Source: Vanity Fair
Why Marion Cotillard’s Oscar Nomination Is a Landmark for Working Women
Two Days, One Night asks if women can have it all—but makes work, not romance, the most crucial element.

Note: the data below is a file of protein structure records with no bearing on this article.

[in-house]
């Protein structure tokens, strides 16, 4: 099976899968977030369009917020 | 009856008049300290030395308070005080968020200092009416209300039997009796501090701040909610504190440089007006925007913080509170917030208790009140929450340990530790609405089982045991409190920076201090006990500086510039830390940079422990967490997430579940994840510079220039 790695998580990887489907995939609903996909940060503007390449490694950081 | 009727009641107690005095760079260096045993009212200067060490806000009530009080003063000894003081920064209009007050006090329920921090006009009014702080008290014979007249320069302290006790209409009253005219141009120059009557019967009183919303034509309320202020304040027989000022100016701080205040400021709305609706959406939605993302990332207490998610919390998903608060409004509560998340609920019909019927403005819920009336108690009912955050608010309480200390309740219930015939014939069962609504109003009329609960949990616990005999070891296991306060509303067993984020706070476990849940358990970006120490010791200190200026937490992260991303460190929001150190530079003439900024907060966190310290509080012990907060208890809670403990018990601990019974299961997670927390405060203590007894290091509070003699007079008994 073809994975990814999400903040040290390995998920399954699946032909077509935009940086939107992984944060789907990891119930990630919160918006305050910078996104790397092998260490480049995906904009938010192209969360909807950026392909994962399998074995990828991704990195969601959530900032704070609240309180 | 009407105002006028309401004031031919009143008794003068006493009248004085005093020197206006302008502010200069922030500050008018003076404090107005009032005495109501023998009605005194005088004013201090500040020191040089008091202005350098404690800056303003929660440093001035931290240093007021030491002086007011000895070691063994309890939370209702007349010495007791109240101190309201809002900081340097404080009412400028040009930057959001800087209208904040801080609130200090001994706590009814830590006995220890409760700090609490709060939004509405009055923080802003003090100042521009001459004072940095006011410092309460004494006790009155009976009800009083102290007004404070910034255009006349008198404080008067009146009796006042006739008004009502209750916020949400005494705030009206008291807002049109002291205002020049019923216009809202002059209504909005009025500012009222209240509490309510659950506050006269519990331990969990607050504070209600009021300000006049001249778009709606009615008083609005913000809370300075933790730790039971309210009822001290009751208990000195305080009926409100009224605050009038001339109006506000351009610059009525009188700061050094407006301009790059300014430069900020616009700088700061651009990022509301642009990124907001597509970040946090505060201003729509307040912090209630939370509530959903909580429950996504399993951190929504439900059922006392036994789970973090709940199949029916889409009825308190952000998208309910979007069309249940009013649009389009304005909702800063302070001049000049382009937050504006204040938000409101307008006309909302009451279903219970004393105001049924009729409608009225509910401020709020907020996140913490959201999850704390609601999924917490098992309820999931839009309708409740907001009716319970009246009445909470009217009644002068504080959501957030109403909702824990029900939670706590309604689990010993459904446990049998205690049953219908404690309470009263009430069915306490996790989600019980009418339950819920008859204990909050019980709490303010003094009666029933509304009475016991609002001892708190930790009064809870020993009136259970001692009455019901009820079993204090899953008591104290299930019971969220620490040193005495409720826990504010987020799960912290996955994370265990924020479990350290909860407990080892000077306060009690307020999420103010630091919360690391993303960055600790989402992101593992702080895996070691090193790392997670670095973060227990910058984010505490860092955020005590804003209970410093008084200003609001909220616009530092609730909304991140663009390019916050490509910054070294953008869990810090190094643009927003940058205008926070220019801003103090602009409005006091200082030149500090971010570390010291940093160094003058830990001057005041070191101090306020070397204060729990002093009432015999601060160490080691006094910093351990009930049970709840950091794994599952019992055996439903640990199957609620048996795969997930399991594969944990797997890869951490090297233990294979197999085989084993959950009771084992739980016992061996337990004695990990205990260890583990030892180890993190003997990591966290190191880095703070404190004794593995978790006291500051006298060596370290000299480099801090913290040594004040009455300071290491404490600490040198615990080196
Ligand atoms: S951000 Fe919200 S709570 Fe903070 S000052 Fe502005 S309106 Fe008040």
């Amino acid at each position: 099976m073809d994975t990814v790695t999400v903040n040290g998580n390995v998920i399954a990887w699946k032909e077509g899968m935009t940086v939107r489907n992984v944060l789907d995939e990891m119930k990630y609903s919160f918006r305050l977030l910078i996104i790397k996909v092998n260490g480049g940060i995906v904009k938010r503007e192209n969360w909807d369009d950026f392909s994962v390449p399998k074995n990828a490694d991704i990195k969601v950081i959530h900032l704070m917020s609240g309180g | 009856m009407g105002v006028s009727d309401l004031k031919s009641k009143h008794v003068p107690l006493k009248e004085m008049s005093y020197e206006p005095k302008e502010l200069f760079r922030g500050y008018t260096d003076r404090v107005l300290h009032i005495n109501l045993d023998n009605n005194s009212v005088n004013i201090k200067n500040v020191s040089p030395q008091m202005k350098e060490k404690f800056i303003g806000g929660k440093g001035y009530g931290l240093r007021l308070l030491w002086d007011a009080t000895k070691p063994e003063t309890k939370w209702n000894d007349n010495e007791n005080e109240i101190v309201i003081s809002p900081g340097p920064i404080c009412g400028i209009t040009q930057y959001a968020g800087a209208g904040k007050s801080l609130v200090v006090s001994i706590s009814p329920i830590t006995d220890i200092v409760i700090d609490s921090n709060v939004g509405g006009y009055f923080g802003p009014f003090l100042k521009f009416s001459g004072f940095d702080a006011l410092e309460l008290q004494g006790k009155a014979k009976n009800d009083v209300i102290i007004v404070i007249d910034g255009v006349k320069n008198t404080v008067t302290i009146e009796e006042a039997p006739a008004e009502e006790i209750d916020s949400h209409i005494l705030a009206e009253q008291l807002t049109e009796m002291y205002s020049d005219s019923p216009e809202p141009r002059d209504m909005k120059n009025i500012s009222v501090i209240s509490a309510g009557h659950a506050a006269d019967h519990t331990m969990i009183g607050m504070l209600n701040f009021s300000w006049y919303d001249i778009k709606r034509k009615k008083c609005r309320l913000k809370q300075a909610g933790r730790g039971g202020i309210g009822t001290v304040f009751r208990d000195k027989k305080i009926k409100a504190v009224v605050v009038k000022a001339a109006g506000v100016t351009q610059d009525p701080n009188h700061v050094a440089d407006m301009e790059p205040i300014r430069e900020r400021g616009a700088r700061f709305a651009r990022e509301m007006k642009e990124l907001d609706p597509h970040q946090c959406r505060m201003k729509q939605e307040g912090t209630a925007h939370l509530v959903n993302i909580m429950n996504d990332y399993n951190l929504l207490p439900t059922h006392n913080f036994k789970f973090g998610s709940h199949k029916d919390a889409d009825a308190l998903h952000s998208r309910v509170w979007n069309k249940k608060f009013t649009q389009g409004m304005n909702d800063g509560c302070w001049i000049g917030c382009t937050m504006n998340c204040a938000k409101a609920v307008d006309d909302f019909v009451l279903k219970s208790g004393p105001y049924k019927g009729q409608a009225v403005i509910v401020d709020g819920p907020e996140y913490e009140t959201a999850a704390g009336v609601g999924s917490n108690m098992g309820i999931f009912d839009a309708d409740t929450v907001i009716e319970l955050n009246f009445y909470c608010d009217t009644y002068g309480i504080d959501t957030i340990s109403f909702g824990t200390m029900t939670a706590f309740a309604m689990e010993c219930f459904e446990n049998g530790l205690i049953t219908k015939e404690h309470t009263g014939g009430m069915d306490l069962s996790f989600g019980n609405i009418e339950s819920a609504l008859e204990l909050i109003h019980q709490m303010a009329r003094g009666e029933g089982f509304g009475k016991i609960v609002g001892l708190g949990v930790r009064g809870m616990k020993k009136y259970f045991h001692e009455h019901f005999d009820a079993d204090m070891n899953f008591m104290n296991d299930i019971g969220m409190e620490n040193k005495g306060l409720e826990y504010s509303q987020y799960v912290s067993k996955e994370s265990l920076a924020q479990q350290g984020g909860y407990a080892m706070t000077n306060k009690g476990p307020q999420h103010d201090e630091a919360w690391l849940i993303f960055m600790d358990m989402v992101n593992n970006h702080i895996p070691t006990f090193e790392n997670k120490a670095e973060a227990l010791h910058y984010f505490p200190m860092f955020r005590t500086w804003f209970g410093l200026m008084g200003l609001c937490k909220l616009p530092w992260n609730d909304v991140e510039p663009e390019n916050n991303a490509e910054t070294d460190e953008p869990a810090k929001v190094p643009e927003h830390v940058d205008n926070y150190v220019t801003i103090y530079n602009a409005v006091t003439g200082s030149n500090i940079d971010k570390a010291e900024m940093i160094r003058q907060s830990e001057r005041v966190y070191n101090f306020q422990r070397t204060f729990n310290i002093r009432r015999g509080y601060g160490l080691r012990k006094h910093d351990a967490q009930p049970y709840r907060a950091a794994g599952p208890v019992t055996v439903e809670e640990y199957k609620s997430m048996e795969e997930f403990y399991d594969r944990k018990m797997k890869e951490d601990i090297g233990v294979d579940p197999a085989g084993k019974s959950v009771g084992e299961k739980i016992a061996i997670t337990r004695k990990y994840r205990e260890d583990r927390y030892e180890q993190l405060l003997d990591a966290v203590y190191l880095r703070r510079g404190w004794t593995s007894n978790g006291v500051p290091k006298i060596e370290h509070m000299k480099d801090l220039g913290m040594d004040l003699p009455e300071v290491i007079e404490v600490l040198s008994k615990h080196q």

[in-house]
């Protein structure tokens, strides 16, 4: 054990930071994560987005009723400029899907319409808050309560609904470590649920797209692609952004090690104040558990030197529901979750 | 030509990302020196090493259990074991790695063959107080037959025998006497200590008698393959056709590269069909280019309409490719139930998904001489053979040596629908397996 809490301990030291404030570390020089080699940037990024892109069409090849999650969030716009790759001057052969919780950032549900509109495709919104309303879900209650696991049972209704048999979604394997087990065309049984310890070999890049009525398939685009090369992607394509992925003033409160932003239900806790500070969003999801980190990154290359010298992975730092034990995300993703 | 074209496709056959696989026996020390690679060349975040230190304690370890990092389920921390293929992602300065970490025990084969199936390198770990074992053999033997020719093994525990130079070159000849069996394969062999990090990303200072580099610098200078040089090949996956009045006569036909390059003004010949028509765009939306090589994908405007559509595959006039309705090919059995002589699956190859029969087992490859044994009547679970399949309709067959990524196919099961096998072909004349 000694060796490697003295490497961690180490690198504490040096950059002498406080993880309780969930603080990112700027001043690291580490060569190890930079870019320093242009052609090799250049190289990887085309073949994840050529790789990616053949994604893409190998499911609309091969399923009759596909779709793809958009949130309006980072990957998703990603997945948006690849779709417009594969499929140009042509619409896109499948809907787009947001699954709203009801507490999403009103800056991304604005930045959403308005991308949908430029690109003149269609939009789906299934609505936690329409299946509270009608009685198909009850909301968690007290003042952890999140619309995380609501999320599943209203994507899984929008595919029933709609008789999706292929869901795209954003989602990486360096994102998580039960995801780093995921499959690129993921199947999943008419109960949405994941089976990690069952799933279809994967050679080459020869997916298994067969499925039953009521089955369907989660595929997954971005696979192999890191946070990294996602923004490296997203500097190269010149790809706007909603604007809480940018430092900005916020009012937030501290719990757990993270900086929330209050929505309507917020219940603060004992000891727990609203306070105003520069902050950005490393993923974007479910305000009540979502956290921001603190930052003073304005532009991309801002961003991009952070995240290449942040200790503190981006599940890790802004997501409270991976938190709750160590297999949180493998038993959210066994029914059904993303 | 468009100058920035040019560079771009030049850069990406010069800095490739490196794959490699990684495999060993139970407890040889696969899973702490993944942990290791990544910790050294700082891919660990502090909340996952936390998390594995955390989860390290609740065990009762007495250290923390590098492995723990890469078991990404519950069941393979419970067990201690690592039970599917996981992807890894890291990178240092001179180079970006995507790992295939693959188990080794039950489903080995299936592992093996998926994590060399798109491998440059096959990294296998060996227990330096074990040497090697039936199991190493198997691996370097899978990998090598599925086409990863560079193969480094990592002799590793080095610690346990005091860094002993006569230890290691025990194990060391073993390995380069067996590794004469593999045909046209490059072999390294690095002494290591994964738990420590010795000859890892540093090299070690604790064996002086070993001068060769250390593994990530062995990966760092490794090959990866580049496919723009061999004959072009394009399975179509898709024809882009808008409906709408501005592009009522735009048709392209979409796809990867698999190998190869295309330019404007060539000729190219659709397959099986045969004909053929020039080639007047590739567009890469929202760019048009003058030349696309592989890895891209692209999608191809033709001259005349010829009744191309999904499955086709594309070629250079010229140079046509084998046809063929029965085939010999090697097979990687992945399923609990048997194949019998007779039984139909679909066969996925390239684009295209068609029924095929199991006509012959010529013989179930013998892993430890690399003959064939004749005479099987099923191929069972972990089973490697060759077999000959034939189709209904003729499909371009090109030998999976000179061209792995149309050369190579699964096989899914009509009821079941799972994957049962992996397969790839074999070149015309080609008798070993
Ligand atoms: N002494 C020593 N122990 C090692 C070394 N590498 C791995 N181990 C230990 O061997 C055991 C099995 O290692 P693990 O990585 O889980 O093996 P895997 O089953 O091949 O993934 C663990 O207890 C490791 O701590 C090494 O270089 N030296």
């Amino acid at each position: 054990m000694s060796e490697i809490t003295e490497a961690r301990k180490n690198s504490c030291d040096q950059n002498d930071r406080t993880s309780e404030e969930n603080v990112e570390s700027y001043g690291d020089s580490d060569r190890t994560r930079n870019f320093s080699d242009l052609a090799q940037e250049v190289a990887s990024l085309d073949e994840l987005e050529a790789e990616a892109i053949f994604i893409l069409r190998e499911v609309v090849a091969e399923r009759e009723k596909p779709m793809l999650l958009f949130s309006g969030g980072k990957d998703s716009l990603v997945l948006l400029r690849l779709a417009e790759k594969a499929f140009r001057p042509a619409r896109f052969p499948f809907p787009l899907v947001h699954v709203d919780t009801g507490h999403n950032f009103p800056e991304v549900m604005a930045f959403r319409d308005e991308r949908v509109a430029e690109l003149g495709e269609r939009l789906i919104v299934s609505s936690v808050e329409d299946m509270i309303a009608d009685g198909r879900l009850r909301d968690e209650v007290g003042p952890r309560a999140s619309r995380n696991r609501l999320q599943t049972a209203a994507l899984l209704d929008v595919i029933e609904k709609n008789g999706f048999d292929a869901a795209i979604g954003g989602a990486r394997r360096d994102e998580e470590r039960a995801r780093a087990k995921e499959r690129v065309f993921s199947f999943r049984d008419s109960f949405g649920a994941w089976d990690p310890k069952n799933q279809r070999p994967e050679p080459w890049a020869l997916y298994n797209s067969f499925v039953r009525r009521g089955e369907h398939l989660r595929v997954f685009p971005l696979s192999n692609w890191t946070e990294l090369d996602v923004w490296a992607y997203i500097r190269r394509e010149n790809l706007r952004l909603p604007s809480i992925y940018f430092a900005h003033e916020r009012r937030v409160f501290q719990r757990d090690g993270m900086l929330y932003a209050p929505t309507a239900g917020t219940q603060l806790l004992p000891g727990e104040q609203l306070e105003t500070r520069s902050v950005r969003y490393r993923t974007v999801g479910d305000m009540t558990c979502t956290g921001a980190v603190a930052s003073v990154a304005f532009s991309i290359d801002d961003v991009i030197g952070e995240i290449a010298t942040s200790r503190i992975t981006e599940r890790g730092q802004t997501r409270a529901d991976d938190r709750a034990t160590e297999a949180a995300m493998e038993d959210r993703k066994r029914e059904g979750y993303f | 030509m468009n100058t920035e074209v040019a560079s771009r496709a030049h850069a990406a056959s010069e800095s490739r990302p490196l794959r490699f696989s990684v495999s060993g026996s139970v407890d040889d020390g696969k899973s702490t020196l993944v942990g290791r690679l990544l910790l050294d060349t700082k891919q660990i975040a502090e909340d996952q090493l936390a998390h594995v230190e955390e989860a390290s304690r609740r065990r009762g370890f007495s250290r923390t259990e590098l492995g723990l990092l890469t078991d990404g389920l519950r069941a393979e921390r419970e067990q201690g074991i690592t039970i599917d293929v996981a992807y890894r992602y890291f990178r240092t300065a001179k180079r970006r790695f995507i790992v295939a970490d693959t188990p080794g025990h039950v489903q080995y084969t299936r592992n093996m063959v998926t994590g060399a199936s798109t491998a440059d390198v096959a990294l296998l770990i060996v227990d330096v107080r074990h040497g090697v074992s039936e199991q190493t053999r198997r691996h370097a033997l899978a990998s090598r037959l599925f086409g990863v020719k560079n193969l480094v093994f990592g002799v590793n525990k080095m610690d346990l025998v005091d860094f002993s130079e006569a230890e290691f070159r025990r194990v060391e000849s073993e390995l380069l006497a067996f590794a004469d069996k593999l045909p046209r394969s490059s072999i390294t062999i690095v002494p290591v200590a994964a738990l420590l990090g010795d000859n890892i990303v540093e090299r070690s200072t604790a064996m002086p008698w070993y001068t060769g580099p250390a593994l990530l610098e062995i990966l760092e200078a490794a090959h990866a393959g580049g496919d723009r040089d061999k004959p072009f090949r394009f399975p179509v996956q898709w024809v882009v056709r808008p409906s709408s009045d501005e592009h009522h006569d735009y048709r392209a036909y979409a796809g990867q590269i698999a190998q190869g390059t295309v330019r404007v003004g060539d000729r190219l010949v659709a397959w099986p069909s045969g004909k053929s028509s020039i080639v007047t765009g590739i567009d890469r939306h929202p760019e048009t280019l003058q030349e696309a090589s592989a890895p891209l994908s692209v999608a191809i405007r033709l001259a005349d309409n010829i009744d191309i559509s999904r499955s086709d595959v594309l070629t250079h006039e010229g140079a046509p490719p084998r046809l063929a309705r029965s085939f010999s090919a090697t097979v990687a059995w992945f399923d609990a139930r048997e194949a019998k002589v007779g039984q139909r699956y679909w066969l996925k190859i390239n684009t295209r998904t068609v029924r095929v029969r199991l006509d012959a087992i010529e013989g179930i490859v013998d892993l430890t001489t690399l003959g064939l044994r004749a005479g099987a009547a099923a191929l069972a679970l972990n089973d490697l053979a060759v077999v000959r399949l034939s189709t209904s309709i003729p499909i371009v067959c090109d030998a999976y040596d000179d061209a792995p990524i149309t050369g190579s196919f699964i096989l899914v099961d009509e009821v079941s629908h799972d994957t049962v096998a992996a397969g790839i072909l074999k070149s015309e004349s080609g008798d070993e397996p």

“… By nominating Cotillard for a best-actress Oscar for Two Days, One Night, the Academy validated not only the star but the character she plays, a rare on-screen depiction of a woman for whom work is tantamount to life. “If you don’t have a job, you are made to feel like an outcast from your community,” the film’s co-director, Jean-Pierre Dardenne, said in The Guardian last year. With the increasing number of women in the labor force –almost 60 percent of women now work, and 40 percent of American households have mothers as the sole or primary earners—the work place offers them as much of a sense of belonging as men. Yet women largely occupy lower positions than men, are paid less than them, and in some industries, are far outweighed by them; in Jean-Pierre Dardenne’s words, they “are more fragile and weak within the environment of work.” That women can value labor as much as men and yet be considered less valuable than them in that context is a paradox rarely explored on film…” (Complete article at the source.)